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News from up north - the Bethesda office

By Aubrey Miller
December 2010

Aubrey Miller, M.D.
Chief Medical Officer and Office Supervisor Miller. (Photo courtesy of Steve McCaw)

John Balbus, M.D.
Senior Advisor for Public Health Balbus. (Photo courtesy of Steve McCaw)

Toxicology Liaison Chris Weis, Ph.D.
Toxicology Liaison Weis presented a talk at NIEHS in July. (Photo courtesy of Steve McCaw)

Mary Gant
Legislative Liaison Gant is shown speaking at a recent meeting of the National Advisory Environmental Health Sciences Council at NIEHS. (Photo courtesy of Steve McCaw)

Lindsay Lloyd, left, and Leanna Kelly
Lloyd, left, and Kelly are shown at the NIEHS Bethesda office. (Photo courtesy of Lindsay Lloyd)

As 2010 comes to a close, the newly rejuvenated NIEHS Bethesda office is approaching the celebration of its first full year of operation, its full complement of staff, and a long list of accomplishments.

One of the initiatives announced by NIEHS/NTP Director Linda Birnbaum when she took office in January 2009 was increase the NIEHS presence in Bethesda, because she said at the time, "Out of sight can mean out of mind." Now, NIEHS staff in Research Triangle Park (RTP), N.C., can look back and appreciate the wisdom of her plan to raise the Institute's visibility up north.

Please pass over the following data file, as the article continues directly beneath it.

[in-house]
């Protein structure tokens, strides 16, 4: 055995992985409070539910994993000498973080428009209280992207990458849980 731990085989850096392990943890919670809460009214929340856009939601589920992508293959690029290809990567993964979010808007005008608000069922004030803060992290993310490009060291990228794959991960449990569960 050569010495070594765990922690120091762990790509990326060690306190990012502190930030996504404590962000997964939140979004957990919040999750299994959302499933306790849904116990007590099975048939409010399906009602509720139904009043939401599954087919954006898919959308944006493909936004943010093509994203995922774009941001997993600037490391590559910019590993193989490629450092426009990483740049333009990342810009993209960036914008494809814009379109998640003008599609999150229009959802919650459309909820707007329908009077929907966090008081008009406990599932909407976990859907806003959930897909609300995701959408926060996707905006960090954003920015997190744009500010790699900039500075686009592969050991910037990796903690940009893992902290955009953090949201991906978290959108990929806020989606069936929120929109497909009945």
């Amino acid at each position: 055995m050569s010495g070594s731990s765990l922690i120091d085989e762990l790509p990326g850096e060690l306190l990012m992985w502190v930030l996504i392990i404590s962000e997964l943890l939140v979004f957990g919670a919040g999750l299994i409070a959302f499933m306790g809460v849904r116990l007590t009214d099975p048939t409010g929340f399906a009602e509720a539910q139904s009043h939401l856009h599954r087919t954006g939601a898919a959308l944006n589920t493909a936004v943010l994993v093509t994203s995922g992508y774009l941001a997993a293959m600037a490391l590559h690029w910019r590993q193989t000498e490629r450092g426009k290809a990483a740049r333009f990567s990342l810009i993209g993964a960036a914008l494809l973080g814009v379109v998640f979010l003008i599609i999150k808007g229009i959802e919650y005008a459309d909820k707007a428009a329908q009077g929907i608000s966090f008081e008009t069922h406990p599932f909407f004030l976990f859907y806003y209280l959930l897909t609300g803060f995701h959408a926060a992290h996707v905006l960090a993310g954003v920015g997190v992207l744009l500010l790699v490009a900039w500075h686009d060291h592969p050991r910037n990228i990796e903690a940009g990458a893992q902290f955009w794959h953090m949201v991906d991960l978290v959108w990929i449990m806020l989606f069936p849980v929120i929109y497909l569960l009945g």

NIEHS has long had representation in Bethesda, specifically for Congressional liaison work headed by Mary Gant. When Birnbaum became director, however, she began expanding the office to six members  who work in a variety of areas to support and advance NIEHS programs, activities, and relationships:

  • Bethesda office manager Administrative Specialist Lindsay Lloyd, formerly a member of the NIEHS Office of the Director in RTP
  • Chief Medical Officer and Office Supervisor Aubrey Miller, M.D.
  • Senior Advisor for Public Health John Balbus, M.D.
  • Toxicology Liaison Chris Weis, Ph.D.
  • Legislative Assistant Leanna Kelly
  • Legislative Liaison Mary Gant, part of the Bethesda team for more than 20 years

The broad goals of this group are to provide outreach to NIH institutes and centers and other federal agencies, academic partners, and non-governmental organizations; represent Birnbaum and other NIEHS staff at required meetings in the Washington, D.C. area, including on the NIH campus, with members of Congress, and on various interagency committees; and facilitate and coordinate certain NIEHS and NTP program areas.